Campus antisemitism can be prevented if those who have the duty and power to enforce a university’s policy exercise this power in good faith. Thus, Congress should impose federal legal liability on individual officials at federally funded institutions who have the authority to enforce preventive measures but knowingly fail to do so.

Congress should enact a law that entitles any student at a federally funded institution who has suffered antisemitic harassment or violence, complained to university officials, and been ignored to sue the relevant officials personally in a federal court. The prospect of a personally adverse court judgment against university officials would provide relief at the impacted institution and effectively deter similar conduct elsewhere.

The federal law should include the following:

1) Address the unique danger of antisemitism

Today, popular thinking adopts the false assumption that all irrational hatred against any class of human beings can be addressed with identical legal remedies. Antisemitism, however, is unique. It differs from Islamophobia and similar hatreds. Congress should explicitly recognize in any new law that antisemitism on university campuses warrants a unique legal response. Just as Congress recognized that antisemitism is a distinct evil that justifies creating and funding an ambassador to combat it internationally, Congress should provide a remedy for campus antisemitism in the United States.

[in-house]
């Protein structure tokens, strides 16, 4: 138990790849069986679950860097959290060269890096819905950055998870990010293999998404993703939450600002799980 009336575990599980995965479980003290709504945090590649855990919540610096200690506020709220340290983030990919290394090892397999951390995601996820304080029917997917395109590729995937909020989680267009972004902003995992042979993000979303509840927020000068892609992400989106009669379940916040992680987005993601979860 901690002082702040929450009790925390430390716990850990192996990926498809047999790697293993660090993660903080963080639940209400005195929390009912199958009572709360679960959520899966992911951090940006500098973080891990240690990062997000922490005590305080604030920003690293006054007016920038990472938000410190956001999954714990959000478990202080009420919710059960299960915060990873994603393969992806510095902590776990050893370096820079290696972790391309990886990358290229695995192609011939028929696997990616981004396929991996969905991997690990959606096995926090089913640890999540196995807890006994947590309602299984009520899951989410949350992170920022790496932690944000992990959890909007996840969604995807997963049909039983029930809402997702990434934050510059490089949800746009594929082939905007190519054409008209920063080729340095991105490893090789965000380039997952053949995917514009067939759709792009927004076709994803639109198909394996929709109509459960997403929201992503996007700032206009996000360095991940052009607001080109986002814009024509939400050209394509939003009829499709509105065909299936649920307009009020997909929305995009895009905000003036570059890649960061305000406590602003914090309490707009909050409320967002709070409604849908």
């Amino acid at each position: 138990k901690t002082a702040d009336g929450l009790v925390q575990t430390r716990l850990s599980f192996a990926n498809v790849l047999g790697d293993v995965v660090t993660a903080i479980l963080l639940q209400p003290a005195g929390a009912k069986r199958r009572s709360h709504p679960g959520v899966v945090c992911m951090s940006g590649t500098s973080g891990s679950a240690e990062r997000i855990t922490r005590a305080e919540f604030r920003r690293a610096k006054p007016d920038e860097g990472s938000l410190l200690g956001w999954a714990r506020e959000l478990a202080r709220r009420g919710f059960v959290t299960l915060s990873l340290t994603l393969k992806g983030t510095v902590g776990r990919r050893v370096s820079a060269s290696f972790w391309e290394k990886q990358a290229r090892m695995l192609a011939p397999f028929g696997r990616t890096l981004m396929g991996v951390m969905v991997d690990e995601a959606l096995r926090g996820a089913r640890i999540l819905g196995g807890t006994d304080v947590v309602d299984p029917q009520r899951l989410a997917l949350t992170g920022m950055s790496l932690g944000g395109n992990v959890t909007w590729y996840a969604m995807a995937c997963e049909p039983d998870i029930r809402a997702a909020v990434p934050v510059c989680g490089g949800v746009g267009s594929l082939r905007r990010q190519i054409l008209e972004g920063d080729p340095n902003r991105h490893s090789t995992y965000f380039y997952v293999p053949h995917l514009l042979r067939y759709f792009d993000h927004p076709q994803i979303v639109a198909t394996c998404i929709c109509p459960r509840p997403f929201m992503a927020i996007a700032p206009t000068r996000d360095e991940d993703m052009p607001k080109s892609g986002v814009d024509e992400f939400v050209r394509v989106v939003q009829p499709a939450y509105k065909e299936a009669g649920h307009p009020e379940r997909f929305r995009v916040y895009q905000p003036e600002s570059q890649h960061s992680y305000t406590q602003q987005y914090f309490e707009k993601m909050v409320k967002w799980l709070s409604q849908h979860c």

It is well-established that the federal government has broad jurisdiction to impose legal duties on institutions that receive federal funds. This power gives it the authority to define what those who exercise the institution’s authority may or may not do. Federal law should explicitly provide that anyone employed by a federally financed educational institution who has the authority to regulate campus conduct must, if notified, act to prevent antisemitic harassment, violence, and discrimination.

3) Authorize any victim of campus antisemitism to sue a university official who has failed to take reasonable available measures

Jurisdiction to initiate a lawsuit to enforce a federal right in a federal court should be defined by the federal statute. Any of the nine students who testified to the House committee who was personally threatened or otherwise harmed by campus antisemitism, and whose complaint was ignored by university officials, should be authorized to proceed in federal court in a lawsuit against those officials who were notified and failed to take measures to prevent the recurrence of antisemitic behavior.